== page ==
Carmilla takes the initiative the moment their kissing gets heated again. She pushes Laura back against the couch and lays down on top of her. This is good. This has the potential to be a lot worse. There’s no pain in this position. It’s both awkward and clumsy to kiss like this — neither of them have really gotten the hang of kissing on the couch. Their positions are awkward and their hand placement is awkward and the kissing is hot, but still awkward.  The bed is easier territory to master. Lots of space. Lots of pillows. No armrests. No remote controls digging into anyone’s side.

Laura’s hands move from Carmilla’s sides to her back. The feeling of a warm hand sliding underneath the back of her shirt is enough to shock her into pulling away for half a moment.

Laura takes advantage. “I wish you were my first kiss,” she whispers.

“I can be your first other things.”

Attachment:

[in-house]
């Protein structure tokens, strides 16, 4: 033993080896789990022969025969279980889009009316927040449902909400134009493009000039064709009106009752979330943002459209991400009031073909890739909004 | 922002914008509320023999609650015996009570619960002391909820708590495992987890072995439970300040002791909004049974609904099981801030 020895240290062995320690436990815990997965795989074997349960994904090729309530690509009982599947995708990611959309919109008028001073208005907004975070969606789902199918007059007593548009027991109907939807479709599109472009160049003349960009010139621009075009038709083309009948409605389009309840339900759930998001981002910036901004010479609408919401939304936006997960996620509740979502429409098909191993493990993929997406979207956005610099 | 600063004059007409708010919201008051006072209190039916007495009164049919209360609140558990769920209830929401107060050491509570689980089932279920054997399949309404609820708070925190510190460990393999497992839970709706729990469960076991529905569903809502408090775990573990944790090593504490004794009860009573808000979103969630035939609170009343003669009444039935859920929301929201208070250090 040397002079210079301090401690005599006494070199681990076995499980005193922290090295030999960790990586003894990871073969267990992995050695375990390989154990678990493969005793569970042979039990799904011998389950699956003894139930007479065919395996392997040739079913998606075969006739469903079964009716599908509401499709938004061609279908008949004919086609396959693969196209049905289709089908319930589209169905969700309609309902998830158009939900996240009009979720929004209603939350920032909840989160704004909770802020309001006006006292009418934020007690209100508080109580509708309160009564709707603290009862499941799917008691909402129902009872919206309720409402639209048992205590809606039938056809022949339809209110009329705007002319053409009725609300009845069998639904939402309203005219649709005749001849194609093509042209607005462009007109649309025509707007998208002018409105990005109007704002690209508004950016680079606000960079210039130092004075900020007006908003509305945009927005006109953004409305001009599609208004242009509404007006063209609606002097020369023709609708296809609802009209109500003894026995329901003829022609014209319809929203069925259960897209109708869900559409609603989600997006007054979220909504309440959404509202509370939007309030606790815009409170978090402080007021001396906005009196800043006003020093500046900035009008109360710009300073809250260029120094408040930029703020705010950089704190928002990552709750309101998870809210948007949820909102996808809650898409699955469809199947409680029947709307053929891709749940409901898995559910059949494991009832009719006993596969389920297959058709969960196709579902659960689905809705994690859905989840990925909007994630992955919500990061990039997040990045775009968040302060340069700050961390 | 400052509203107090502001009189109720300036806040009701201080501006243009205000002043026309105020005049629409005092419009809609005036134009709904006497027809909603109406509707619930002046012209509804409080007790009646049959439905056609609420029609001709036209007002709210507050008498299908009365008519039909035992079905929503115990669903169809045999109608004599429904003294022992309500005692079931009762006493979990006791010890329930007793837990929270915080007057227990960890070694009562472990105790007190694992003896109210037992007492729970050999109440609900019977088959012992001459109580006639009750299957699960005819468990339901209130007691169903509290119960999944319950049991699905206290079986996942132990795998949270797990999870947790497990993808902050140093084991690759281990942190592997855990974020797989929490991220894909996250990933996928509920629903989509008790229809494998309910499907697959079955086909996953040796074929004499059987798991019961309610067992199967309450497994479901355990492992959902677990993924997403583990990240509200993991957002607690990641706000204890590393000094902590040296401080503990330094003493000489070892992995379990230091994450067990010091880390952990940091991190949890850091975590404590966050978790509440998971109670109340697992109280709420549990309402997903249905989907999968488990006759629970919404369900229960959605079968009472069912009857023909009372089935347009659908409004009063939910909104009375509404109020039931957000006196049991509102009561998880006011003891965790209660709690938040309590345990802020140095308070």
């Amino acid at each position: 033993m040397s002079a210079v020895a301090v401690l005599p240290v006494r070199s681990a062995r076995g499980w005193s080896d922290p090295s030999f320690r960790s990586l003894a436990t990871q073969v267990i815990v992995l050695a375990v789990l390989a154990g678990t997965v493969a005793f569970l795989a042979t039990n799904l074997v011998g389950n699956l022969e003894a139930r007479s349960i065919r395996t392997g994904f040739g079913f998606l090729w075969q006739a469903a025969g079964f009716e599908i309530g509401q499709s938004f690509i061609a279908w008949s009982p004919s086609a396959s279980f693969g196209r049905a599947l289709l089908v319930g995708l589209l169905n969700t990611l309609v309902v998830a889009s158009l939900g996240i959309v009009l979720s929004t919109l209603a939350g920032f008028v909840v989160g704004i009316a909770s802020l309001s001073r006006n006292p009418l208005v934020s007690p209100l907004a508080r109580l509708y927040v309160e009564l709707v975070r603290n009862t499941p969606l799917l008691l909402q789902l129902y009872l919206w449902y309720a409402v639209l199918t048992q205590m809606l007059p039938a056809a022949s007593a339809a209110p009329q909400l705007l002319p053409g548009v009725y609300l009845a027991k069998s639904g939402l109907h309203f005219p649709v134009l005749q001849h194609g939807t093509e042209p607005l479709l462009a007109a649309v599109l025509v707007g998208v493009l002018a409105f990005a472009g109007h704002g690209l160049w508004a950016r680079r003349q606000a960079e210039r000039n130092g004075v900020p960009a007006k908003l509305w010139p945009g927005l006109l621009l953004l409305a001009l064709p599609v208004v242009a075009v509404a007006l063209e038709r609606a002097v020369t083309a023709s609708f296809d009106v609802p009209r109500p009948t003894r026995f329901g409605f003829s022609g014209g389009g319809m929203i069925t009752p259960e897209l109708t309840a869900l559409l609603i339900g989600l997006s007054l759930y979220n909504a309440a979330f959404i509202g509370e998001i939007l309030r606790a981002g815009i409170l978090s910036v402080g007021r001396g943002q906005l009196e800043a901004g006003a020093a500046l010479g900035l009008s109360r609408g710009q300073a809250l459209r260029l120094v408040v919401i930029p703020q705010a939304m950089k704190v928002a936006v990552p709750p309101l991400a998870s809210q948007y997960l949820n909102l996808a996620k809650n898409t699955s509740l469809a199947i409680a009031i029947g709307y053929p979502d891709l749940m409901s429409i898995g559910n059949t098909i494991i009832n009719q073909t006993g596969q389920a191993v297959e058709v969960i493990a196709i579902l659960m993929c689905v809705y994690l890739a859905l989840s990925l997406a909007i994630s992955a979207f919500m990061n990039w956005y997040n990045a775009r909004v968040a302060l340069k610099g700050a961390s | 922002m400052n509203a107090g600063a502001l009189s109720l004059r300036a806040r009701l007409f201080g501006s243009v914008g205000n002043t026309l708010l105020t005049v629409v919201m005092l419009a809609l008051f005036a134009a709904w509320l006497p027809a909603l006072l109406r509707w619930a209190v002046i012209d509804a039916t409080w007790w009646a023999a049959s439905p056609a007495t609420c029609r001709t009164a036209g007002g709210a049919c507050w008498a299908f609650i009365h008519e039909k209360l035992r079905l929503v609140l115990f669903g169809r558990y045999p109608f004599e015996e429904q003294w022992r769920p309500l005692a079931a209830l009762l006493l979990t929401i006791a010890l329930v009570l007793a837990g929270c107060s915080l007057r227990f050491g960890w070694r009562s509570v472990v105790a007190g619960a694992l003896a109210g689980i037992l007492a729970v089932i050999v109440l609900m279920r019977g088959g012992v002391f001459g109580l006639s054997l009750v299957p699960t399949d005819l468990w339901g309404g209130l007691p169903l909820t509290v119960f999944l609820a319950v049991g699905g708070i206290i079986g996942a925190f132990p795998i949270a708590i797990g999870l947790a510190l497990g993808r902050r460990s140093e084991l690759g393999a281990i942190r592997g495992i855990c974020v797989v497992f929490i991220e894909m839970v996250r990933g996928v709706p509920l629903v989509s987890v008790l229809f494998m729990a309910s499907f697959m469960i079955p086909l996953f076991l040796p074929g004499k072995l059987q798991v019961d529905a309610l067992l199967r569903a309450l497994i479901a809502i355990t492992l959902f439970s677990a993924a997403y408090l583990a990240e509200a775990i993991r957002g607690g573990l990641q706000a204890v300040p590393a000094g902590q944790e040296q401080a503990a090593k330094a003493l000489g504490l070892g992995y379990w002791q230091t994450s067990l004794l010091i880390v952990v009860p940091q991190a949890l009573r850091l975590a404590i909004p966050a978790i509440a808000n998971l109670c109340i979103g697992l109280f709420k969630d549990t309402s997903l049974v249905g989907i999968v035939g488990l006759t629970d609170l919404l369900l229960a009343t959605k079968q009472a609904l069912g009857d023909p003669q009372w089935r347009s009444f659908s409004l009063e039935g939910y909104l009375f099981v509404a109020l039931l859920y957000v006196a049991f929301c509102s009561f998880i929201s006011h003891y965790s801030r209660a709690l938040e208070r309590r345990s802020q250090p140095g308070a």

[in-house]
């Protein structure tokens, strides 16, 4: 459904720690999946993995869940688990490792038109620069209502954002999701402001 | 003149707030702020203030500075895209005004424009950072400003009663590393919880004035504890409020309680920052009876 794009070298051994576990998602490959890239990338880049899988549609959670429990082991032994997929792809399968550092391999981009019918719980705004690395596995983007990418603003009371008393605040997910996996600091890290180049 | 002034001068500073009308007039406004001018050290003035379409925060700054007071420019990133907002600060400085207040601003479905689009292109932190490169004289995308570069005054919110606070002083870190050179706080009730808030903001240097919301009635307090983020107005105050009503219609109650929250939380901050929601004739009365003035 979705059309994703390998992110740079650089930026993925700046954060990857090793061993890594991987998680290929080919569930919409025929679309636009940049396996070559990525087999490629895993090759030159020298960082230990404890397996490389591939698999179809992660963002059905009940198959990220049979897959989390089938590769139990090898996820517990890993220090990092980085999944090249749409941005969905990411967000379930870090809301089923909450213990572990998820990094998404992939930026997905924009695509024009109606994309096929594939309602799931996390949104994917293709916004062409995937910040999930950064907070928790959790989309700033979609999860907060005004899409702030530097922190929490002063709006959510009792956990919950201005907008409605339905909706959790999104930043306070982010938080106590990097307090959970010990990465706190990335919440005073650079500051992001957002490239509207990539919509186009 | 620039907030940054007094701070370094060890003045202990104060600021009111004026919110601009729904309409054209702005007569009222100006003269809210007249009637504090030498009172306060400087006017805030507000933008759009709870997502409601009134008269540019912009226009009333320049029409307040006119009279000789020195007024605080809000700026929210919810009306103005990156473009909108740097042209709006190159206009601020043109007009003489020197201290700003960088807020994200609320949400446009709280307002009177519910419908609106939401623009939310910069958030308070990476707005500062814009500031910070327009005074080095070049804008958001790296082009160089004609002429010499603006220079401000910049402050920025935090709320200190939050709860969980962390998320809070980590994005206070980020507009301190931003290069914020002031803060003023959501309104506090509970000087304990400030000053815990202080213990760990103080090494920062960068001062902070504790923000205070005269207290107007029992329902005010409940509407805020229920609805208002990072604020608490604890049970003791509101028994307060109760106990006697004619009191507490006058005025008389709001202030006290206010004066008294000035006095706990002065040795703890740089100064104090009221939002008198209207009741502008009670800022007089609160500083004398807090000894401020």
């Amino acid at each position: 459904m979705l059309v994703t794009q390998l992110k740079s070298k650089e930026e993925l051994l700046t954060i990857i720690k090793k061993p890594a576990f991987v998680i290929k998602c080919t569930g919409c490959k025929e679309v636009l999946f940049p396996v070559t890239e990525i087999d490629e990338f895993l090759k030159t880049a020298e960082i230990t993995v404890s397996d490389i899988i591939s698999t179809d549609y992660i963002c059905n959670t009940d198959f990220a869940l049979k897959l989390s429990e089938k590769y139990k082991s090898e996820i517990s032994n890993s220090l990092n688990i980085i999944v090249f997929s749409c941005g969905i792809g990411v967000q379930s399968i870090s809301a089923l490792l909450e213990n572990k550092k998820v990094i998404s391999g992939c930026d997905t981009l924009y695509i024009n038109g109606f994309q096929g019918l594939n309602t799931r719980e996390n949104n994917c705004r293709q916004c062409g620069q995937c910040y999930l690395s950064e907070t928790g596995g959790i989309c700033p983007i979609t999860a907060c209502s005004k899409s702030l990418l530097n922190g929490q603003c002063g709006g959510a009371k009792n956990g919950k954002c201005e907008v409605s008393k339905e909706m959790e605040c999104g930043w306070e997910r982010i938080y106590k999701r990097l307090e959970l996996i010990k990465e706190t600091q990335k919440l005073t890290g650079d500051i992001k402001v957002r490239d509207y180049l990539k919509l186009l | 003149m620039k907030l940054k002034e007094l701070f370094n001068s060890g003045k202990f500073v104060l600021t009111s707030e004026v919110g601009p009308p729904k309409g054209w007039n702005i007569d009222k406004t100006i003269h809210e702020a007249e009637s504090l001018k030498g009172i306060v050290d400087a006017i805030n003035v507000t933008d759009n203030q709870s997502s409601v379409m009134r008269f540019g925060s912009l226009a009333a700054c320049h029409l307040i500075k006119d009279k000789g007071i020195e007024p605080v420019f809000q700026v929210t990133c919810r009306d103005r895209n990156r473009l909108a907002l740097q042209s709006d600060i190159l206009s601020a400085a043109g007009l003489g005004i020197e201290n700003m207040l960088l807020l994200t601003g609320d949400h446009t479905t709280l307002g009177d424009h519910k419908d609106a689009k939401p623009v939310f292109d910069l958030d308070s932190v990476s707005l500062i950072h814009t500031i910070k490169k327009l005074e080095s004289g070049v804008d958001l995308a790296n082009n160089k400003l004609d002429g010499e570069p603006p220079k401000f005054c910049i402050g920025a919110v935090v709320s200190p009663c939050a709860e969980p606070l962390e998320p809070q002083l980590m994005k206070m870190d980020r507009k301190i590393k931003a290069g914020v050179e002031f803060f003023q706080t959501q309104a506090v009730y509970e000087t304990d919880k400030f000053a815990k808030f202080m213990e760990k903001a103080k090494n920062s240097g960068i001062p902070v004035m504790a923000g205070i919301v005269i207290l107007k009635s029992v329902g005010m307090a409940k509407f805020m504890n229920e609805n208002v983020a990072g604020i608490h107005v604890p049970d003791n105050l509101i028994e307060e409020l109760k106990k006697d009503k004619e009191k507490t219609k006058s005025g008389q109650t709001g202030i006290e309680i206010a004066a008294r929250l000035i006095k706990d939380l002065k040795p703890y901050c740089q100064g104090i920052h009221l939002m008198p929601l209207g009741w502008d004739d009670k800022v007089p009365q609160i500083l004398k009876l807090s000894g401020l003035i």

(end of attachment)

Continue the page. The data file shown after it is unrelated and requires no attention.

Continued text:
Laura’s hands are more confident than any part of Carmilla. Her fingers slide further up the back of her shirt. Maybe that was too much too soon. It feels like too much too soon. This time Carmilla comes up with the distraction.

“Why — was kissing Kirsch in a closet not your cup of tea?”

Laura laughs. “On the contrary, actually. Seventh grade Laura thought seven minutes in heaven with the most popular guy in school was exactly her cup of tea.”

Carmilla presses a long kiss to her lips and lingers for a moment. “And now?”

She thinks about it. “And now I drink coffee.”

“That was good.” She laughs into Laura’s neck and presses a kiss to her pulse point. “You come up with that yourself?”

“I might have read it on the internet.”

When she comes up for air, she laughs. “Too predictable, Hollis.”

“Shut up.”

Carmilla pushes herself up to take a minute and look at Laura — flushed cheeks, wide eyes, and disheveled hair. “Coffee tastes better anyway,” She says with another kiss.

Things are tense.

Sure, they go through phases of things being tense. They’re Perry and LaFontaine, after all.

(Emphasis on the Perry. LaFontaine is usually only tense if Perry is.)